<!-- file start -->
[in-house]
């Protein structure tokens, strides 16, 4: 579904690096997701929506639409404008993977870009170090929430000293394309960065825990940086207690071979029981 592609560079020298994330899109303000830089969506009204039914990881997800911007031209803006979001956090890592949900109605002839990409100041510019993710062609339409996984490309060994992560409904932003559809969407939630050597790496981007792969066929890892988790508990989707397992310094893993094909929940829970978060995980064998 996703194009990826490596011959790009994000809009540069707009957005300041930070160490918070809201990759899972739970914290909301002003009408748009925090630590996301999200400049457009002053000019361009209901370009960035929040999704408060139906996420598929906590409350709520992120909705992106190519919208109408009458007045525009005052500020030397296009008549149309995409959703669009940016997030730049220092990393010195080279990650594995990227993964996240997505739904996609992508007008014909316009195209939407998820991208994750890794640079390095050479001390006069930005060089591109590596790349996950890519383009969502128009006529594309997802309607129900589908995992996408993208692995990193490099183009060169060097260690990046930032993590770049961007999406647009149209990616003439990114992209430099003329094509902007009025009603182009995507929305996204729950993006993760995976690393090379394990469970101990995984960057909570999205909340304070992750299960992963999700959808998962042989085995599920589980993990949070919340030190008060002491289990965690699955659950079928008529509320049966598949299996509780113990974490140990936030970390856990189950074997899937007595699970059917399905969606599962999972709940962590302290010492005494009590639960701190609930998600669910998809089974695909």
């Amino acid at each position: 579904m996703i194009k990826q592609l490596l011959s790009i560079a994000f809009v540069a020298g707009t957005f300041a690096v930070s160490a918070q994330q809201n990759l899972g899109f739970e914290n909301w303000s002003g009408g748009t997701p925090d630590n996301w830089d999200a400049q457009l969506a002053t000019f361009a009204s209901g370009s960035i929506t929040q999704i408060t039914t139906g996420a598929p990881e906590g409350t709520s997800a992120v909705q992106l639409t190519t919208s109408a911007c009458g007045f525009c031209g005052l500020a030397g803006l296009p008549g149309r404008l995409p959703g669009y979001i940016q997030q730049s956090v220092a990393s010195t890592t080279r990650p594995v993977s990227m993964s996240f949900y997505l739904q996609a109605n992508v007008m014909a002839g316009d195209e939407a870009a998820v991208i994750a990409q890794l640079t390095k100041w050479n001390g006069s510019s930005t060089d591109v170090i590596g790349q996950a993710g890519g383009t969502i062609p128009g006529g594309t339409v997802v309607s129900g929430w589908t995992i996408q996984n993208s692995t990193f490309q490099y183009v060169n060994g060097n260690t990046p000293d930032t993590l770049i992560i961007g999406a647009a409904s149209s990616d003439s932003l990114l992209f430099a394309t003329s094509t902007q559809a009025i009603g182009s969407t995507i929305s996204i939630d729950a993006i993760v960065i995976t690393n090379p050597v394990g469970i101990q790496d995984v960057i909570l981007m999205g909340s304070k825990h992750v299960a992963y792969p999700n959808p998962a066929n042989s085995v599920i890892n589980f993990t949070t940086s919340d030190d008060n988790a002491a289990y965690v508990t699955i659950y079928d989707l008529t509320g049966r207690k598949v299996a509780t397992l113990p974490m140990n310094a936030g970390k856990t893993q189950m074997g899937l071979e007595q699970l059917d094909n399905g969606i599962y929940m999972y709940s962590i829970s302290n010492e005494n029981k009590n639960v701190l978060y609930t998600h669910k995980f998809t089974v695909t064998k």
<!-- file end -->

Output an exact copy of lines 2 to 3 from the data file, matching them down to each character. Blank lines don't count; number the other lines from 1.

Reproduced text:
């Protein structure tokens, strides 16, 4: 579904690096997701929506639409404008993977870009170090929430000293394309960065825990940086207690071979029981 592609560079020298994330899109303000830089969506009204039914990881997800911007031209803006979001956090890592949900109605002839990409100041510019993710062609339409996984490309060994992560409904932003559809969407939630050597790496981007792969066929890892988790508990989707397992310094893993094909929940829970978060995980064998 996703194009990826490596011959790009994000809009540069707009957005300041930070160490918070809201990759899972739970914290909301002003009408748009925090630590996301999200400049457009002053000019361009209901370009960035929040999704408060139906996420598929906590409350709520992120909705992106190519919208109408009458007045525009005052500020030397296009008549149309995409959703669009940016997030730049220092990393010195080279990650594995990227993964996240997505739904996609992508007008014909316009195209939407998820991208994750890794640079390095050479001390006069930005060089591109590596790349996950890519383009969502128009006529594309997802309607129900589908995992996408993208692995990193490099183009060169060097260690990046930032993590770049961007999406647009149209990616003439990114992209430099003329094509902007009025009603182009995507929305996204729950993006993760995976690393090379394990469970101990995984960057909570999205909340304070992750299960992963999700959808998962042989085995599920589980993990949070919340030190008060002491289990965690699955659950079928008529509320049966598949299996509780113990974490140990936030970390856990189950074997899937007595699970059917399905969606599962999972709940962590302290010492005494009590639960701190609930998600669910998809089974695909």
């Amino acid at each position: 579904m996703i194009k990826q592609l490596l011959s790009i560079a994000f809009v540069a020298g707009t957005f300041a690096v930070s160490a918070q994330q809201n990759l899972g899109f739970e914290n909301w303000s002003g009408g748009t997701p925090d630590n996301w830089d999200a400049q457009l969506a002053t000019f361009a009204s209901g370009s960035i929506t929040q999704i408060t039914t139906g996420a598929p990881e906590g409350t709520s997800a992120v909705q992106l639409t190519t919208s109408a911007c009458g007045f525009c031209g005052l500020a030397g803006l296009p008549g149309r404008l995409p959703g669009y979001i940016q997030q730049s956090v220092a990393s010195t890592t080279r990650p594995v993977s990227m993964s996240f949900y997505l739904q996609a109605n992508v007008m014909a002839g316009d195209e939407a870009a998820v991208i994750a990409q890794l640079t390095k100041w050479n001390g006069s510019s930005t060089d591109v170090i590596g790349q996950a993710g890519g383009t969502i062609p128009g006529g594309t339409v997802v309607s129900g929430w589908t995992i996408q996984n993208s692995t990193f490309q490099y183009v060169n060994g060097n260690t990046p000293d930032t993590l770049i992560i961007g999406a647009a409904s149209s990616d003439s932003l990114l992209f430099a394309t003329s094509t902007q559809a009025i009603g182009s969407t995507i929305s996204i939630d729950a993006i993760v960065i995976t690393n090379p050597v394990g469970i101990q790496d995984v960057i909570l981007m999205g909340s304070k825990h992750v299960a992963y792969p999700n959808p998962a066929n042989s085995v599920i890892n589980f993990t949070t940086s919340d030190d008060n988790a002491a289990y965690v508990t699955i659950y079928d989707l008529t509320g049966r207690k598949v299996a509780t397992l113990p974490m140990n310094a936030g970390k856990t893993q189950m074997g899937l071979e007595q699970l059917d094909n399905g969606i599962y929940m999972y709940s962590i829970s302290n010492e005494n029981k009590n639960v701190l978060y609930t998600h669910k995980f998809t089974v695909t064998k």